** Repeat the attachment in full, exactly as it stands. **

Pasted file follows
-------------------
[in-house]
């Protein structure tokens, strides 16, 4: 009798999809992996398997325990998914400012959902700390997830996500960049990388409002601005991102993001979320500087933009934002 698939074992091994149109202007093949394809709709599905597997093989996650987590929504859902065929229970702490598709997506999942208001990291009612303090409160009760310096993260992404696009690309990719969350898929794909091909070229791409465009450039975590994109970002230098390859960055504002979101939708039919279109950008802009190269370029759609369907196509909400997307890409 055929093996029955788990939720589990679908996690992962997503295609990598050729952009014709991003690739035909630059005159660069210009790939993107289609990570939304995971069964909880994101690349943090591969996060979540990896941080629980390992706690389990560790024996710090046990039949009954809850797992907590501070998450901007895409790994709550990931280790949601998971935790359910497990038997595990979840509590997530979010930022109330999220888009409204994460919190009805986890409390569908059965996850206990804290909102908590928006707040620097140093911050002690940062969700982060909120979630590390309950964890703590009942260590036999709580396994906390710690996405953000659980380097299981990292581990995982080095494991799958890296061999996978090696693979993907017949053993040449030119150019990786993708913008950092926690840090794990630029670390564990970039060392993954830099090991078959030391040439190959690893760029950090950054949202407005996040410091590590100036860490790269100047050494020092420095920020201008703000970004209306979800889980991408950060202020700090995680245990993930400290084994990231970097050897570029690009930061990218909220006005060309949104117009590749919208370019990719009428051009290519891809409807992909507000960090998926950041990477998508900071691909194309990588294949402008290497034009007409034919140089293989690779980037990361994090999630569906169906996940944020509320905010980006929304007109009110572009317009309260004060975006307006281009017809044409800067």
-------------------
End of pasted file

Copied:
[in-house]
């Protein structure tokens, strides 16, 4: 009798999809992996398997325990998914400012959902700390997830996500960049990388409002601005991102993001979320500087933009934002 698939074992091994149109202007093949394809709709599905597997093989996650987590929504859902065929229970702490598709997506999942208001990291009612303090409160009760310096993260992404696009690309990719969350898929794909091909070229791409465009450039975590994109970002230098390859960055504002979101939708039919279109950008802009190269370029759609369907196509909400997307890409 055929093996029955788990939720589990679908996690992962997503295609990598050729952009014709991003690739035909630059005159660069210009790939993107289609990570939304995971069964909880994101690349943090591969996060979540990896941080629980390992706690389990560790024996710090046990039949009954809850797992907590501070998450901007895409790994709550990931280790949601998971935790359910497990038997595990979840509590997530979010930022109330999220888009409204994460919190009805986890409390569908059965996850206990804290909102908590928006707040620097140093911050002690940062969700982060909120979630590390309950964890703590009942260590036999709580396994906390710690996405953000659980380097299981990292581990995982080095494991799958890296061999996978090696693979993907017949053993040449030119150019990786993708913008950092926690840090794990630029670390564990970039060392993954830099090991078959030391040439190959690893760029950090950054949202407005996040410091590590100036860490790269100047050494020092420095920020201008703000970004209306979800889980991408950060202020700090995680245990993930400290084994990231970097050897570029690009930061990218909220006005060309949104117009590749919208370019990719009428051009290519891809409807992909507000960090998926950041990477998508900071691909194309990588294949402008290497034009007409034919140089293989690779980037990361994090999630569906169906996940944020509320905010980006929304007109009110572009317009309260004060975006307006281009017809044409800067």